|The first excerpt represents the past or something you must release, and is drawn from The Black Arrow by Robert Louis Stevenson:
taken into his hand the shaft, he continued for some time to gaze
upon it in a sullen musing. "Ay," he said, addressing Lord
Shoreby, "here is a hate that followeth hard and close upon my
heels. This black stick, or its just likeness, shall yet bring me
down. And, gossip, suffer a plain knight to counsel you; and if
these hounds begin to wind you, flee! 'Tis like a sickness - it
still hangeth, hangeth upon the limbs. But let us see what they
have written. It is as I thought, my lord; y' are marked, like an
old oak, by the woodman; to-morrow or next day, by will come the
axe. But what wrote ye in a letter?"
Lord Shoreby snatched the paper from the arrow, read it, crumpled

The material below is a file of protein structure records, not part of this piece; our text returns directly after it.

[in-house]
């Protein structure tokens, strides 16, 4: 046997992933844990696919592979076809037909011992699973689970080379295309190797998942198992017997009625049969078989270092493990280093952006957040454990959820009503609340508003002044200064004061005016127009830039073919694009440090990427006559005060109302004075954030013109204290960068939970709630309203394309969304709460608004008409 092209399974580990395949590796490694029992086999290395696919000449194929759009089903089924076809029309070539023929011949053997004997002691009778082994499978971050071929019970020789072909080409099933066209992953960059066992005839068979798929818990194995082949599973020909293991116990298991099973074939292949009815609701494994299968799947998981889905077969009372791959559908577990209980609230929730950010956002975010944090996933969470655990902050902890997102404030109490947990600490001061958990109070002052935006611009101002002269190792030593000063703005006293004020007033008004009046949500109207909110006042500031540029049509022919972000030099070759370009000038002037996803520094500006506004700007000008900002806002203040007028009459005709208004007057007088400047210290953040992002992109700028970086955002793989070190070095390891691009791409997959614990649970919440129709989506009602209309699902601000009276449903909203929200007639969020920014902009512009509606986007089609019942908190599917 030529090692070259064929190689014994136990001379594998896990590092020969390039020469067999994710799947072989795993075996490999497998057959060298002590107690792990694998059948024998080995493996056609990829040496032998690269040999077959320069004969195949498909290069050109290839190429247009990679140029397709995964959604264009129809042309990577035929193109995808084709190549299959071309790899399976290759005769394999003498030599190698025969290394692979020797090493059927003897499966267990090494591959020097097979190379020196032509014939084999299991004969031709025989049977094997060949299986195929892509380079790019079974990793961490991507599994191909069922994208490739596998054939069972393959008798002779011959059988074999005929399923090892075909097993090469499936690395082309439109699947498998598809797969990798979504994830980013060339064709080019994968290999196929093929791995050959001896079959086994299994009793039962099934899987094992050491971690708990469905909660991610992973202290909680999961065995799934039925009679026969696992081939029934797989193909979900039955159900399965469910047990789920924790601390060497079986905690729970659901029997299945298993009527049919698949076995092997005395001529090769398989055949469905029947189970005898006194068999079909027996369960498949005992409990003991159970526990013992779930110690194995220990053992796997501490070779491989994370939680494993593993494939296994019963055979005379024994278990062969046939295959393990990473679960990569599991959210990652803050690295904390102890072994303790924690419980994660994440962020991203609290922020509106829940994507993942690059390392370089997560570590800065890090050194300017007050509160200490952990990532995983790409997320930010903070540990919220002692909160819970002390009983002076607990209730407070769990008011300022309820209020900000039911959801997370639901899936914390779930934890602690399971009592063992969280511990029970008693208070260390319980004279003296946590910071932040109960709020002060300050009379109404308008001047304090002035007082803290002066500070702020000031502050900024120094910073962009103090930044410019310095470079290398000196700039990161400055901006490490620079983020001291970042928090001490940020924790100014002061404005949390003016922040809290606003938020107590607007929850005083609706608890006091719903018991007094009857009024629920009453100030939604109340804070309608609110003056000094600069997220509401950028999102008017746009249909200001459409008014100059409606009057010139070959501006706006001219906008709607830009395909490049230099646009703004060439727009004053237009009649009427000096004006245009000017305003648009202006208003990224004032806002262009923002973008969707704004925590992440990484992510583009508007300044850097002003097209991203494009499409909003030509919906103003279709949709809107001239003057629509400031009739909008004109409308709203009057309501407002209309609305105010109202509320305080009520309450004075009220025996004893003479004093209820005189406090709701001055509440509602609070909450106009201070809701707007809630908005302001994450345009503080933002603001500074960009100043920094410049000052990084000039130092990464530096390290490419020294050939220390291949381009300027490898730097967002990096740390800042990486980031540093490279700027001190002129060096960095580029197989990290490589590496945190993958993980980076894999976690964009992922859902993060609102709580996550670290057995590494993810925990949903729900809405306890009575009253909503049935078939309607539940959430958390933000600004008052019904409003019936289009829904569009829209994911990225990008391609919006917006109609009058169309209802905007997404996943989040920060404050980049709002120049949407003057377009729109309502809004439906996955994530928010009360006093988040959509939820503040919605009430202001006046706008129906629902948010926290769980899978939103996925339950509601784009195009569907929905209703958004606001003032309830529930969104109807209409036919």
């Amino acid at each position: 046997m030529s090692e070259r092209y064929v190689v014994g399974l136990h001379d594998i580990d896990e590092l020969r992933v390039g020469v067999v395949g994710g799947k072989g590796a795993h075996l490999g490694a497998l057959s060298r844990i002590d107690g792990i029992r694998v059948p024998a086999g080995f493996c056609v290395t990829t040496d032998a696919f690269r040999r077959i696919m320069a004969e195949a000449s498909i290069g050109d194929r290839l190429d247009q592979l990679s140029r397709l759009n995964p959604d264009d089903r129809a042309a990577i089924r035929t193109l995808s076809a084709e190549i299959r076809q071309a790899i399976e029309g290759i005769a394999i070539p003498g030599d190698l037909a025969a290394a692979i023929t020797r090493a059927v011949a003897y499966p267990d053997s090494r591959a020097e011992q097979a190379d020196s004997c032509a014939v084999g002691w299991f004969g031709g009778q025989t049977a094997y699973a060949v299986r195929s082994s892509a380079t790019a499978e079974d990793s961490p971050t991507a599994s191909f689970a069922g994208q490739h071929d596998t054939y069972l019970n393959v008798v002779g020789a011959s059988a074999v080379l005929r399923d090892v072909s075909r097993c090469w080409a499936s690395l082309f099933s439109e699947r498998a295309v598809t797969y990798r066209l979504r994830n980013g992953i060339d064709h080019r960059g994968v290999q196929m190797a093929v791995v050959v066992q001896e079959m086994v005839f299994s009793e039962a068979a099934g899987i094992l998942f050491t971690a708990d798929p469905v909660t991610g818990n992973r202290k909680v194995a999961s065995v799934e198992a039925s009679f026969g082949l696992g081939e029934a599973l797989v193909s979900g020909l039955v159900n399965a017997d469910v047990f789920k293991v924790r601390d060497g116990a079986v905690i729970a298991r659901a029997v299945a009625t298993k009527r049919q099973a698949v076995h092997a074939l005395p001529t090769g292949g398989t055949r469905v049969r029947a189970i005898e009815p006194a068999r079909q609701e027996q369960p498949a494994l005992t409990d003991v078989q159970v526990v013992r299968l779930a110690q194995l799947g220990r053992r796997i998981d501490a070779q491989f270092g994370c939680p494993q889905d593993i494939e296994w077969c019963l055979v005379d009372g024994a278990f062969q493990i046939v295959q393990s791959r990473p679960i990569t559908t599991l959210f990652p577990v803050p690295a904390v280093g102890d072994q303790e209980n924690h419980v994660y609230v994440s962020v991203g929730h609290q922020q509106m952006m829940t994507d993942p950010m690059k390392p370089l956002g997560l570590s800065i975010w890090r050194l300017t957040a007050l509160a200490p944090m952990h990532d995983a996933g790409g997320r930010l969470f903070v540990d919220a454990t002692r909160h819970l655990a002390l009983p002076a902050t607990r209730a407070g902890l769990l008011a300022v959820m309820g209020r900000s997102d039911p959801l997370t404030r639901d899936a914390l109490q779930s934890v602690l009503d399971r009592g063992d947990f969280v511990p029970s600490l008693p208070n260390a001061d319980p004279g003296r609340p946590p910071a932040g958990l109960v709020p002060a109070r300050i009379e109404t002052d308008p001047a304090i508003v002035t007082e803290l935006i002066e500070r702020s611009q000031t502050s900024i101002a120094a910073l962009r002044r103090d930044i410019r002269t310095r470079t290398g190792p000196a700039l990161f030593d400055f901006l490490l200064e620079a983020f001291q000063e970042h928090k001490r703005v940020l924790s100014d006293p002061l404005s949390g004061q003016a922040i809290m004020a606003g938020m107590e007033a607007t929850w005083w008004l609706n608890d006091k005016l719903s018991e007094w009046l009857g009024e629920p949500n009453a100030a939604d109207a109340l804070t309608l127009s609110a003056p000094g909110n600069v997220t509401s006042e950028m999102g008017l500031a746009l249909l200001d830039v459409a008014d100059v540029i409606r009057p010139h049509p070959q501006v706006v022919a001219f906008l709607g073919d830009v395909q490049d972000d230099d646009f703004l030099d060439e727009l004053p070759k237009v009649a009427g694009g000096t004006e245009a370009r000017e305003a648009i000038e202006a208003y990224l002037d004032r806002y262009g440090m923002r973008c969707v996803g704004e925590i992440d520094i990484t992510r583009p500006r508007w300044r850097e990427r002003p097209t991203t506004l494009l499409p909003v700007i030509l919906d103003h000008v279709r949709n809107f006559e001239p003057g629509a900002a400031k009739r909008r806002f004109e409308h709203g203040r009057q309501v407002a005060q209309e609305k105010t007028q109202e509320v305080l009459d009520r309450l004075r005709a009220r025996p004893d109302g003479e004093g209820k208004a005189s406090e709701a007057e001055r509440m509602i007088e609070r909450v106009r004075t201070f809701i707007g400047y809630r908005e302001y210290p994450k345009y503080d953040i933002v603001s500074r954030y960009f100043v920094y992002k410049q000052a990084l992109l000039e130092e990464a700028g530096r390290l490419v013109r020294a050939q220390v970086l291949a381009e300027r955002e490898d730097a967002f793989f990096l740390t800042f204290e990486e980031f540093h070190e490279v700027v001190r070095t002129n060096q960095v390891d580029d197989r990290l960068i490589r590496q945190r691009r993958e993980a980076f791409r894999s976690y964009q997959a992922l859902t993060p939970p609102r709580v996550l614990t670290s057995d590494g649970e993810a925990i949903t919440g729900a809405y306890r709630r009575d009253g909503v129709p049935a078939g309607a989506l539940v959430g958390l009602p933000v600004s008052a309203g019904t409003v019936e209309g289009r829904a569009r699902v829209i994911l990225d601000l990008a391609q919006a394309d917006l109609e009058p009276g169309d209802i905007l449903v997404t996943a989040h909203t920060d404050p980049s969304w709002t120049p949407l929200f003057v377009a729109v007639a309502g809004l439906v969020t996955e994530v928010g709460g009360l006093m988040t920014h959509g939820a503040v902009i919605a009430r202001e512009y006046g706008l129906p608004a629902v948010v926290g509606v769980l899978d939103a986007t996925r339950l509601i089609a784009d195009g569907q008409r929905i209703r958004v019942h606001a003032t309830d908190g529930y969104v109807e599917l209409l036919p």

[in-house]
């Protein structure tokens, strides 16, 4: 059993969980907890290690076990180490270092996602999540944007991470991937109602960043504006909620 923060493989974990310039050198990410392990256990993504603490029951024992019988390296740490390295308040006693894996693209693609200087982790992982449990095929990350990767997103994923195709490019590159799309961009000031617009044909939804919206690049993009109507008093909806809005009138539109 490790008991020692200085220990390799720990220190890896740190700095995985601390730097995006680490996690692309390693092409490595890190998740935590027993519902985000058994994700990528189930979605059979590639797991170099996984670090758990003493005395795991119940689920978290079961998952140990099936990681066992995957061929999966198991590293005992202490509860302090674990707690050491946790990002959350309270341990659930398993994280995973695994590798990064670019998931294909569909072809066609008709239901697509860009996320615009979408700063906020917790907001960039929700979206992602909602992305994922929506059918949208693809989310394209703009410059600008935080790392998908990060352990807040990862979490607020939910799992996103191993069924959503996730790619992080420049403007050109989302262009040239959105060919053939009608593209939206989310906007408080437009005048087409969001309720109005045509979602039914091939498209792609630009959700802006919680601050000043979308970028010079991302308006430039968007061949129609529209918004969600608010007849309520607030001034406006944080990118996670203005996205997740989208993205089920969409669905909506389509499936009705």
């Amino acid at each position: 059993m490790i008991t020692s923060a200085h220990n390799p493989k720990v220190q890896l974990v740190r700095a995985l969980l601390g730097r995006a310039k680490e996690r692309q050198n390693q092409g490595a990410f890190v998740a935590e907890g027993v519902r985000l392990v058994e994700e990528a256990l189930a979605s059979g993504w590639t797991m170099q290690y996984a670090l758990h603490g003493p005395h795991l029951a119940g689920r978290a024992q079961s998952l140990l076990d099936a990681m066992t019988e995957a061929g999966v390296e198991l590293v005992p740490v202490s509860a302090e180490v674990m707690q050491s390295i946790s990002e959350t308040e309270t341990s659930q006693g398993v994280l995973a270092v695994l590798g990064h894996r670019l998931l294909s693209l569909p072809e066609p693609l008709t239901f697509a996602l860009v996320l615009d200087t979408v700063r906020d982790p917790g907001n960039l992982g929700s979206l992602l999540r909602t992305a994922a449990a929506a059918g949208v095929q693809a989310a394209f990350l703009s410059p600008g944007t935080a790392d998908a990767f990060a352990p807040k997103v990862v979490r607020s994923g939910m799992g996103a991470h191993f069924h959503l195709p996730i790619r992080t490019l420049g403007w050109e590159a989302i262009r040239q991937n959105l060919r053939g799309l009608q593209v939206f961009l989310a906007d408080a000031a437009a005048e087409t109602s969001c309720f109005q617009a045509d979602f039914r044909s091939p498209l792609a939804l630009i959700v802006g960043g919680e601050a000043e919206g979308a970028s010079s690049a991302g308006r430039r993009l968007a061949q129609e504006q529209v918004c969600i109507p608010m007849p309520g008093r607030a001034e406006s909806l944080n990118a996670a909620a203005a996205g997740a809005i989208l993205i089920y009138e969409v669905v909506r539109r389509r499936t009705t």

|The second excerpt represents the present or the deciding factor of the moment, and is drawn from Richard III by William Shakespeare:
And all their ministers attend on him.
GLOUCESTER. What doth she say, my Lord of Buckingham?
BUCKINGHAM. Nothing that I respect, my gracious lord.
QUEEN MARGARET. What, dost thou scorn me for my gentle
And soothe the devil that I warn thee from?
O, but remember this another day,
When he shall split thy very heart with sorrow,
And say poor Margaret was a prophetess!
Live each of you the subjects to his hate,
And he to yours, and all of you to God's! Exit
|The third excerpt represents the future or something you must embrace, and is drawn from The Mysterious Island by Jules Verne:
"Upon my word, Pencroft, it's perfectly indifferent to me!"
"But, I repeat, that we haven't any fire!"
"Nor any means of relighting it!"
"But I say, Mr. Spilett--"
"Isn't Cyrus here?" replied the reporter.
"Is not our engineer alive? He will soon find some way of making fire for
The Mysterious Island